Goldfinger said scientists' failure to recognize that faults could store energy comes from a lack of data. Historic earthquake records go back only 100 years, he noted. Geologists are only now getting histories that reach back thousands of years, via techniques that decode evidence of past earthquakes in sediments.
"What is happening on a short-term timescale is actually imposed on a long-term cycle," he said.
Goldfinger calls these long-term histories supercycles, and the unusually large and rare earthquakes that discharge the battery are superquakes. The sequence, size and location of quakes vary from one supercycle to the next, he said.
Seismologist Marco Cisternas first proposed that faults could store energy in 2005, with a study showing that the magnitude 9.5 Chile earthquake in 1960, the largest on record, released more energy than had been stored since its most recent quake, in 1837. Tsunami deposits in Chile indicate the last superquake occurred in 1575, and smaller quakes since then had only partly released the strain built up on the fault, his study found.
In Sumatra, south of the Andaman region, analyses of corals uplifted and killed during earthquakes also indicated that the subduction zone undergoes supercycles, according to a 2008 study led by geologists at the Earth Observatory Institute in Singapore. Each series of quakes in the region lasts between 30 and 100 years, according to the study. The supercycles unfold every 200 years or so.
Goldfinger and his colleagues have evidence that the Cascadia Subduction Zone, which stretches from Northern California to British Columbia, is also in the middle of an earthquake supercycle.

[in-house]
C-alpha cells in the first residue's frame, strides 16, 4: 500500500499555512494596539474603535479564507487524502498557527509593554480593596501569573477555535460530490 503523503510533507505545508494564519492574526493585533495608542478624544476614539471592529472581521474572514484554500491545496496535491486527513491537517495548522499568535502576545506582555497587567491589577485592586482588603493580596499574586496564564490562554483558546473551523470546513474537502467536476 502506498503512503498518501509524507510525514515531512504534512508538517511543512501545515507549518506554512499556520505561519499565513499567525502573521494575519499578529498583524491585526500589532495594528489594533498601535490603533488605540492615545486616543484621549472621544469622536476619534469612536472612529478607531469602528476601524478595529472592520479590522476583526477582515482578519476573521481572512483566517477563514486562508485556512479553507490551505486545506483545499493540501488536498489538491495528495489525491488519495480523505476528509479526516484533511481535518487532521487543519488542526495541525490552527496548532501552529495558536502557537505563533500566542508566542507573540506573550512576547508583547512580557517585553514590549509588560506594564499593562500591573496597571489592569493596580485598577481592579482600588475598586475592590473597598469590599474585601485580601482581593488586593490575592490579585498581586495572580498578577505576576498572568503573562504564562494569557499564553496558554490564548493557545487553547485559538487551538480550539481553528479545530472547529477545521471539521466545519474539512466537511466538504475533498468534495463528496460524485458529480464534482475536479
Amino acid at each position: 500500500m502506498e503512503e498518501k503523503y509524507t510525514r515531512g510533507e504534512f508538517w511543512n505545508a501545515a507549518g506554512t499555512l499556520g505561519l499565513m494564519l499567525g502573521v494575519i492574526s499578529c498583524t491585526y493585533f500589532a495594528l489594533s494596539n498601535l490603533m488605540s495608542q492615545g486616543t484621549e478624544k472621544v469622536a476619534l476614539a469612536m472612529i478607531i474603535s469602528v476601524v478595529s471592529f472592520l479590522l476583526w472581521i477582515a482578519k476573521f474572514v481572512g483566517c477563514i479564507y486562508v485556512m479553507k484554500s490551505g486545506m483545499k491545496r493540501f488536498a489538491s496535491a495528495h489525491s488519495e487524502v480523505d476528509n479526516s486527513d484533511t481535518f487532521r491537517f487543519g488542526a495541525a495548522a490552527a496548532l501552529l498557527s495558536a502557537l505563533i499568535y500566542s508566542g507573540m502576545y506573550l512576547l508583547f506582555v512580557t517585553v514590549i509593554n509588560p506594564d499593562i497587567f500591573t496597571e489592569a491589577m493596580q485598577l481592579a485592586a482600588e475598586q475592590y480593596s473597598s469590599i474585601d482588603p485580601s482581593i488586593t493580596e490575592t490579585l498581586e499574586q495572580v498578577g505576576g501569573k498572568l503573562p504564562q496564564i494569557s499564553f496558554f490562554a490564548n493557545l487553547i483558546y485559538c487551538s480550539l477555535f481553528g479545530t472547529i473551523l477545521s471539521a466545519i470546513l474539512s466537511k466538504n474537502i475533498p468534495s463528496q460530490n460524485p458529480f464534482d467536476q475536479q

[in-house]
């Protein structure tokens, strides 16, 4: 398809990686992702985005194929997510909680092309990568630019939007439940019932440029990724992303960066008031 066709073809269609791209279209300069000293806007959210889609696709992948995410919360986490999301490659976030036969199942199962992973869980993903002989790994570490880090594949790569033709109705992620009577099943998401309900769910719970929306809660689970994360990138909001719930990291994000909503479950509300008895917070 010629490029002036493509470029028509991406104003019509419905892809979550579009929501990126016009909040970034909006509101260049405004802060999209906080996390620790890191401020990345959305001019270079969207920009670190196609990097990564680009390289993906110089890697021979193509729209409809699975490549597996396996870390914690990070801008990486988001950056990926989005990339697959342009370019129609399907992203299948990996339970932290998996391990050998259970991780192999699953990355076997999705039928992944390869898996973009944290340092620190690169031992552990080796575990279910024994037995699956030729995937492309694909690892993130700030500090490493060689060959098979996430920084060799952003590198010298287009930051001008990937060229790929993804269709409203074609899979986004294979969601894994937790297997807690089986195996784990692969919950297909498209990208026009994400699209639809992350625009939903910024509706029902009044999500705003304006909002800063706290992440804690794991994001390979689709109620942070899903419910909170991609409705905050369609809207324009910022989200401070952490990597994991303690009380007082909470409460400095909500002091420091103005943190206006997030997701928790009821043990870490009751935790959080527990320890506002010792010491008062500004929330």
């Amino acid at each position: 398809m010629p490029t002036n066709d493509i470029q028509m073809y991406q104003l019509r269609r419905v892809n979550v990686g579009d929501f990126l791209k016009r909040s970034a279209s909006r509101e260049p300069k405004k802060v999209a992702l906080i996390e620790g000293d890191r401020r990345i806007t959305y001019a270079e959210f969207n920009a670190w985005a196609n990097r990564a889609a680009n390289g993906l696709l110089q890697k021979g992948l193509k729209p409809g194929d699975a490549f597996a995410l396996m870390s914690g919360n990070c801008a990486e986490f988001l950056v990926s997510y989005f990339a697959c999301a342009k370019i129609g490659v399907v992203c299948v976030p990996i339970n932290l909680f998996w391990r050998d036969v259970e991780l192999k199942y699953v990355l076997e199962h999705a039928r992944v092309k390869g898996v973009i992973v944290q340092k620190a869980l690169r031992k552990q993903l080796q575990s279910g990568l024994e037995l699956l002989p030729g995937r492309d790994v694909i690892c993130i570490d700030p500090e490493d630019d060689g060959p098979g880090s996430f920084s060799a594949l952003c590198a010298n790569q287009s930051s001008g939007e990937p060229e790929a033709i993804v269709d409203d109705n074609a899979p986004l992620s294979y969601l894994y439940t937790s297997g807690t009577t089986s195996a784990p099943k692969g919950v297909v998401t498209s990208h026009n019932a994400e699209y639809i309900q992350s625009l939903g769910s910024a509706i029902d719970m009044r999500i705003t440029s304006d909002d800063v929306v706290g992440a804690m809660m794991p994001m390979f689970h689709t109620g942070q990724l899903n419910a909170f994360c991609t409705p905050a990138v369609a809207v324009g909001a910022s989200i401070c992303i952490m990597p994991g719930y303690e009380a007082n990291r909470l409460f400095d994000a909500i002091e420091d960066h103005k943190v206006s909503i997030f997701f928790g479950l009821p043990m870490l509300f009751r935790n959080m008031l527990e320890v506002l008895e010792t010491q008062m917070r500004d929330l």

Over the past 10,000 years, 19 superquakes and four supercycles have occurred along the zone, Goldfinger said.
"These would typically be of a magnitude from about 8.7 to 9.2, really huge earthquakes," Goldfinger said. "We've also determined that there have been 22 additional earthquakes that involved just the southern end of the fault. We are assuming that these are slightly smaller, more like 8.0, but not necessarily. They were still very large earthquakes that if they happened today could have a devastating impact," he said.
The present cycle seems like it's gently ratcheting downward, Goldfinger said. "This would suggest that we're not due for a giant anytime soon, but the model has no predictive value," he said.
The battery model of earthquake energy storage and discharge makes it difficult for scientists to forecast future earthquakes, as there's no explanation yet for why faults would behave this way, Goldfinger said. Plus, it's hard to say how much energy a fault's battery stores. "We haven't yet figured out how to effectively put a voltmeter on a fault and say how charged it is," Goldfinger said.
But with more detailed records of past earthquakes, such as those in Sumatra and Cascadia, Goldfinger believes scientists can give better estimates of seismic hazards, and prevent surprises like Sumatra and Tohoku.
"The long records are revealing very useful things," he said. "We're not sure what's driving the long-term cycling, but at least we can tell people what to prepare for," Goldfinger said.
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